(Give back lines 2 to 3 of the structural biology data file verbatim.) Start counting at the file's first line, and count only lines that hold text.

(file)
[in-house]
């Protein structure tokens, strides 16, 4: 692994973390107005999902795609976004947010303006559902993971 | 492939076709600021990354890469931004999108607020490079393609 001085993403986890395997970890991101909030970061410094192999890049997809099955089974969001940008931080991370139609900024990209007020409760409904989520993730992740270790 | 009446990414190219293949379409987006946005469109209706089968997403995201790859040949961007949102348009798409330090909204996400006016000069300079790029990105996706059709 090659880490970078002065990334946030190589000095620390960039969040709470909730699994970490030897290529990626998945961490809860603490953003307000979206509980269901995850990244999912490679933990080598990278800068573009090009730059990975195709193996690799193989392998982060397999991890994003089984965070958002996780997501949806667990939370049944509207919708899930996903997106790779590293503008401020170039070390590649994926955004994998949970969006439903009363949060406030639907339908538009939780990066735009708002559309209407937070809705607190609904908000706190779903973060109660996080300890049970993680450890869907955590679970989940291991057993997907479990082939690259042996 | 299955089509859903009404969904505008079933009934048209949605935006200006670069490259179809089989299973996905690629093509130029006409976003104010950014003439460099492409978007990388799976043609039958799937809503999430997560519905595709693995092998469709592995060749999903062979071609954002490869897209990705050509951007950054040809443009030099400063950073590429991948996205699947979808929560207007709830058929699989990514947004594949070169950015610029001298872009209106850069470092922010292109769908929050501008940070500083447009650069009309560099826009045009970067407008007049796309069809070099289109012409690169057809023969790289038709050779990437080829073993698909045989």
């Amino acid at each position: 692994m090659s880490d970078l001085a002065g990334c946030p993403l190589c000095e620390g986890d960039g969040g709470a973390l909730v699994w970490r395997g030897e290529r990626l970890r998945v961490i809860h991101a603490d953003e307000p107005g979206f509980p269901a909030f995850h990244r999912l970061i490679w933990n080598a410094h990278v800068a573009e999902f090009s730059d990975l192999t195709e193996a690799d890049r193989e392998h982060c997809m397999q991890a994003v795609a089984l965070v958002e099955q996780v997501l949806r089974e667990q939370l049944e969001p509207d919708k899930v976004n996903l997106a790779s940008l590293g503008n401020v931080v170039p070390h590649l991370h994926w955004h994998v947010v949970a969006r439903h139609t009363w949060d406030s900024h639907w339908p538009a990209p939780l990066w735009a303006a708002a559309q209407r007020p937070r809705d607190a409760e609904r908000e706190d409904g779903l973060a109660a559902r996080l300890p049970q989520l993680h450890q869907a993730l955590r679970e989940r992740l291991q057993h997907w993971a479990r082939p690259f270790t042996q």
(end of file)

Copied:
């Protein structure tokens, strides 16, 4: 692994973390107005999902795609976004947010303006559902993971 | 492939076709600021990354890469931004999108607020490079393609 001085993403986890395997970890991101909030970061410094192999890049997809099955089974969001940008931080991370139609900024990209007020409760409904989520993730992740270790 | 009446990414190219293949379409987006946005469109209706089968997403995201790859040949961007949102348009798409330090909204996400006016000069300079790029990105996706059709 090659880490970078002065990334946030190589000095620390960039969040709470909730699994970490030897290529990626998945961490809860603490953003307000979206509980269901995850990244999912490679933990080598990278800068573009090009730059990975195709193996690799193989392998982060397999991890994003089984965070958002996780997501949806667990939370049944509207919708899930996903997106790779590293503008401020170039070390590649994926955004994998949970969006439903009363949060406030639907339908538009939780990066735009708002559309209407937070809705607190609904908000706190779903973060109660996080300890049970993680450890869907955590679970989940291991057993997907479990082939690259042996 | 299955089509859903009404969904505008079933009934048209949605935006200006670069490259179809089989299973996905690629093509130029006409976003104010950014003439460099492409978007990388799976043609039958799937809503999430997560519905595709693995092998469709592995060749999903062979071609954002490869897209990705050509951007950054040809443009030099400063950073590429991948996205699947979808929560207007709830058929699989990514947004594949070169950015610029001298872009209106850069470092922010292109769908929050501008940070500083447009650069009309560099826009045009970067407008007049796309069809070099289109012409690169057809023969790289038709050779990437080829073993698909045989």
């Amino acid at each position: 692994m090659s880490d970078l001085a002065g990334c946030p993403l190589c000095e620390g986890d960039g969040g709470a973390l909730v699994w970490r395997g030897e290529r990626l970890r998945v961490i809860h991101a603490d953003e307000p107005g979206f509980p269901a909030f995850h990244r999912l970061i490679w933990n080598a410094h990278v800068a573009e999902f090009s730059d990975l192999t195709e193996a690799d890049r193989e392998h982060c997809m397999q991890a994003v795609a089984l965070v958002e099955q996780v997501l949806r089974e667990q939370l049944e969001p509207d919708k899930v976004n996903l997106a790779s940008l590293g503008n401020v931080v170039p070390h590649l991370h994926w955004h994998v947010v949970a969006r439903h139609t009363w949060d406030s900024h639907w339908p538009a990209p939780l990066w735009a303006a708002a559309q209407r007020p937070r809705d607190a409760e609904r908000e706190d409904g779903l973060a109660a559902r996080l300890p049970q989520l993680h450890q869907a993730l955590r679970e989940r992740l291991q057993h997907w993971a479990r082939p690259f270790t042996q």